While there are many front-and-center folks who have become well-known in LGBT history, there are a thousand more who live a quiet, deliberate life, but still have as great an impact. Annie Kaylor was one of those people. From The Washington Blade:
Annie Kaylor, a bartender and night manager of Annie’s Paramount Steakhouse near Dupont Circle who became the gay-friendly restaurant’s namesake and public face for more than 30 years, died July 24 of natural causes. She was 86.
People who knew her, both gay and straight, have said Kaylor became a beloved figure on the 17th Street residential and business strip since she began working at the restaurant in 1952, four years after her brother George Katinas opened the then Paramount Steakhouse in 1948.
“Her commitment to impeccable service with a fun attitude, welcoming hospitality to all, and unwavering support to the GLBT community and Dupont Circle neighborhood has set a high standard for everyone else to follow,” according to a message posted on the restaurant’s website prior to her death.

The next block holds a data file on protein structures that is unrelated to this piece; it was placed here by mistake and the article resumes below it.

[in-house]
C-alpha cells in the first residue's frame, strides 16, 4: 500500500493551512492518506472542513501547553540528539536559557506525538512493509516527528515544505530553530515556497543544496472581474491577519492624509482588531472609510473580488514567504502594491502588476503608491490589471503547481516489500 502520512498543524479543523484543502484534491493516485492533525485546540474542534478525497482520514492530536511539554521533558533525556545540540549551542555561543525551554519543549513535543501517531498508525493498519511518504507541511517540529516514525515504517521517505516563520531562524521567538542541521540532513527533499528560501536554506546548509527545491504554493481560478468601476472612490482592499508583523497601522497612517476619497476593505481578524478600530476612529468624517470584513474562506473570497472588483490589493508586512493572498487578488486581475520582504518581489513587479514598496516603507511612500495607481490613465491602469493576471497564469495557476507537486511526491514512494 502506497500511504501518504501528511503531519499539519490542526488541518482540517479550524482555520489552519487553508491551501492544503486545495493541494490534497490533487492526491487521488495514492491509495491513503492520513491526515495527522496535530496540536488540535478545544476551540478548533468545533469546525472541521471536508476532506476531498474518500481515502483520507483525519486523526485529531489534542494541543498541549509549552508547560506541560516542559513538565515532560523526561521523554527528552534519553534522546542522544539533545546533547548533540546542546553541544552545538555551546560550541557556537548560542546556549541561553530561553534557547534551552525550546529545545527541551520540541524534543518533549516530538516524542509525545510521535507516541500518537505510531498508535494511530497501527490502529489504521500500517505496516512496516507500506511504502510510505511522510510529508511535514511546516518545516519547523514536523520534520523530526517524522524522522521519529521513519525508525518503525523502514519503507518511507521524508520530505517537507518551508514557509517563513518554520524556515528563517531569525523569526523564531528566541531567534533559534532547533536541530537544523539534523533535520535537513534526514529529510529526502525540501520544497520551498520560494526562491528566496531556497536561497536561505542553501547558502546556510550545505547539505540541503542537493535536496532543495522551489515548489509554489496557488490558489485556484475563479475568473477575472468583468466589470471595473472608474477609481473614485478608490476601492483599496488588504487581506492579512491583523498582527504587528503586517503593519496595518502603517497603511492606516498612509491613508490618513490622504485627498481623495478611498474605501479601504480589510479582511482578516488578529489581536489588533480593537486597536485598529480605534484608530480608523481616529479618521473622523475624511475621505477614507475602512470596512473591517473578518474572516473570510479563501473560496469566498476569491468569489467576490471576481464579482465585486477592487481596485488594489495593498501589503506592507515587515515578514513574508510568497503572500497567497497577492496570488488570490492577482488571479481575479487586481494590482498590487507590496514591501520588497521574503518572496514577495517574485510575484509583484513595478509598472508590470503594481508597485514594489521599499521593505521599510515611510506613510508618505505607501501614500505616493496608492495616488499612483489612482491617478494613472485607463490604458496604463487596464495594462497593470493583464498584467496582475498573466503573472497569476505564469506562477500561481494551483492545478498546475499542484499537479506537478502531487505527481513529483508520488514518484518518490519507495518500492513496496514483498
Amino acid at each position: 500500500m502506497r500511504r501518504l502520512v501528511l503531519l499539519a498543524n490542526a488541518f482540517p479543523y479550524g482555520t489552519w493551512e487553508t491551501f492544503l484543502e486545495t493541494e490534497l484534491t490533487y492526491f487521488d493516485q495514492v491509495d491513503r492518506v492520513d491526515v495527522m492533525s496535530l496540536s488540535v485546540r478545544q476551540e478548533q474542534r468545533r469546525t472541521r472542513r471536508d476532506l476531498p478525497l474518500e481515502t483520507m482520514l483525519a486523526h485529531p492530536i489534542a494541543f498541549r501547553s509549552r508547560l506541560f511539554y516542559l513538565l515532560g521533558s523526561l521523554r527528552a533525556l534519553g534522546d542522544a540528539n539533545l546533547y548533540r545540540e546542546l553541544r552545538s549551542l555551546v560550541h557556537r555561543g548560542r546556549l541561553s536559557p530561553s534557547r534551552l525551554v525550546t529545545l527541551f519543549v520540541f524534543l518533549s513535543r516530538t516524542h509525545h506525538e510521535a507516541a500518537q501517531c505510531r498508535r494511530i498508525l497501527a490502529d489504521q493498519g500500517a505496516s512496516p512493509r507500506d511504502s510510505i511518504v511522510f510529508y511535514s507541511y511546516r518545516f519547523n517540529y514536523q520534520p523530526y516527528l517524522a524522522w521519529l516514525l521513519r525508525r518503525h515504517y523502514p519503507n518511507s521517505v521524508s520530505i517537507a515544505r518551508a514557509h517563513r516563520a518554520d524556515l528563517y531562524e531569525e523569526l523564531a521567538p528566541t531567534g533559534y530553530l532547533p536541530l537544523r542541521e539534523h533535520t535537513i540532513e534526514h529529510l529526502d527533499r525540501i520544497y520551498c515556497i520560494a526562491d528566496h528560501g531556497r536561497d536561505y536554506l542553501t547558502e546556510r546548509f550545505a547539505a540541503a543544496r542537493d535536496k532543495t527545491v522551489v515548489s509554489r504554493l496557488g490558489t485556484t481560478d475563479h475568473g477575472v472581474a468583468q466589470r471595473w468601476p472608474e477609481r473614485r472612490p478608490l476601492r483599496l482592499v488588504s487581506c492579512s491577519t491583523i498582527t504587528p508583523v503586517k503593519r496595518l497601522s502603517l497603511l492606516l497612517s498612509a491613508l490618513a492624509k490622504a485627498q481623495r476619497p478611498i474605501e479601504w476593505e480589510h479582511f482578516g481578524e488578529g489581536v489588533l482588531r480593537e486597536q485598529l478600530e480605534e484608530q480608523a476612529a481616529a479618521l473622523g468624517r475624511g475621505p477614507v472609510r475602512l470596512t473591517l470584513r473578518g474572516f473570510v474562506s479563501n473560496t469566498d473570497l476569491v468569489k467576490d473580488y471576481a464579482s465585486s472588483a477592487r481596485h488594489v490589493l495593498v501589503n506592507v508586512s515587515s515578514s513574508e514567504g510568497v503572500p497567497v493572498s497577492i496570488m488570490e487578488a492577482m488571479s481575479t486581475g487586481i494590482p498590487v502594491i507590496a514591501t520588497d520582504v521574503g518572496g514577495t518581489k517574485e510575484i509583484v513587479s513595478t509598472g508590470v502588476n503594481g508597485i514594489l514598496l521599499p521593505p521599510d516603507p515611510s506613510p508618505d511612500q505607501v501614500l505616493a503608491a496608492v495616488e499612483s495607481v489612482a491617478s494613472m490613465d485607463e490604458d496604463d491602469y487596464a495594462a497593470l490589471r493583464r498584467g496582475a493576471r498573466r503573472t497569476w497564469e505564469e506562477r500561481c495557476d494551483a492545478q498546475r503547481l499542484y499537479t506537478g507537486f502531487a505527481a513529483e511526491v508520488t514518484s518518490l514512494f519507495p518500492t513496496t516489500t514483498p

Sevilla said one story he has heard repeatedly from older customers who knew Kaylor back in the 1960s appears to capture her warm personality.
“In the late ‘60s or early ‘70s there were two men sitting at a table and she saw that they were holding hands under the table,” Sevilla said he recalls customers telling him. “And she walked up to them and she sort of startled them. She said, ‘You guys don’t have to hold hands under the table.’ She said, ‘No, no – you hold those hands right up here on top of that table.’”
If you’ve got a local, gay personality that you think brings something special to the community or to our history, send me an article on them. I’d be glad to highlight them as well.